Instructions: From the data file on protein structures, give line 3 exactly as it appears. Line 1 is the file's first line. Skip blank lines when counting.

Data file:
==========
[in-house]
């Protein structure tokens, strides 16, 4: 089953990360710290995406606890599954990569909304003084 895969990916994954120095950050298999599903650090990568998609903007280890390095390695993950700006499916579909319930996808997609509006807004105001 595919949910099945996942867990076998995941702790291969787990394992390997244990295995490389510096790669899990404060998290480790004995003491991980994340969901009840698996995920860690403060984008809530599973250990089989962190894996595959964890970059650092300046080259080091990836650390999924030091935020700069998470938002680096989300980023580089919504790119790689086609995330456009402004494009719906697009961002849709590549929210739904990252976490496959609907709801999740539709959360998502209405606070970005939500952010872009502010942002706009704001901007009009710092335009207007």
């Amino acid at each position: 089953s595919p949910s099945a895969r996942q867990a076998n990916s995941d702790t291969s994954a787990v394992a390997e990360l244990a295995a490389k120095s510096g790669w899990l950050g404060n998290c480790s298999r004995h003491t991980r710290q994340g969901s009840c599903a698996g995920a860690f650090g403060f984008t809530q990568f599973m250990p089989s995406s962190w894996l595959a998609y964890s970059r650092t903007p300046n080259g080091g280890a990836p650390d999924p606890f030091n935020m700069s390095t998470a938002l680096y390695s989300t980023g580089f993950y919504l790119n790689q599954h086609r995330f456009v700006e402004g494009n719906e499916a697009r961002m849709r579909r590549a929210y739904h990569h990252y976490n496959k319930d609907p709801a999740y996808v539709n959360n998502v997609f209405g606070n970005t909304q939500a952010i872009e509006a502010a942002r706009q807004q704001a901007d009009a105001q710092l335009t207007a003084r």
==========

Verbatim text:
């Amino acid at each position: 089953s595919p949910s099945a895969r996942q867990a076998n990916s995941d702790t291969s994954a787990v394992a390997e990360l244990a295995a490389k120095s510096g790669w899990l950050g404060n998290c480790s298999r004995h003491t991980r710290q994340g969901s009840c599903a698996g995920a860690f650090g403060f984008t809530q990568f599973m250990p089989s995406s962190w894996l595959a998609y964890s970059r650092t903007p300046n080259g080091g280890a990836p650390d999924p606890f030091n935020m700069s390095t998470a938002l680096y390695s989300t980023g580089f993950y919504l790119n790689q599954h086609r995330f456009v700006e402004g494009n719906e499916a697009r961002m849709r579909r590549a929210y739904h990569h990252y976490n496959k319930d609907p709801a999740y996808v539709n959360n998502v997609f209405g606070n970005t909304q939500a952010i872009e509006a502010a942002r706009q807004q704001a901007d009009a105001q710092l335009t207007a003084r």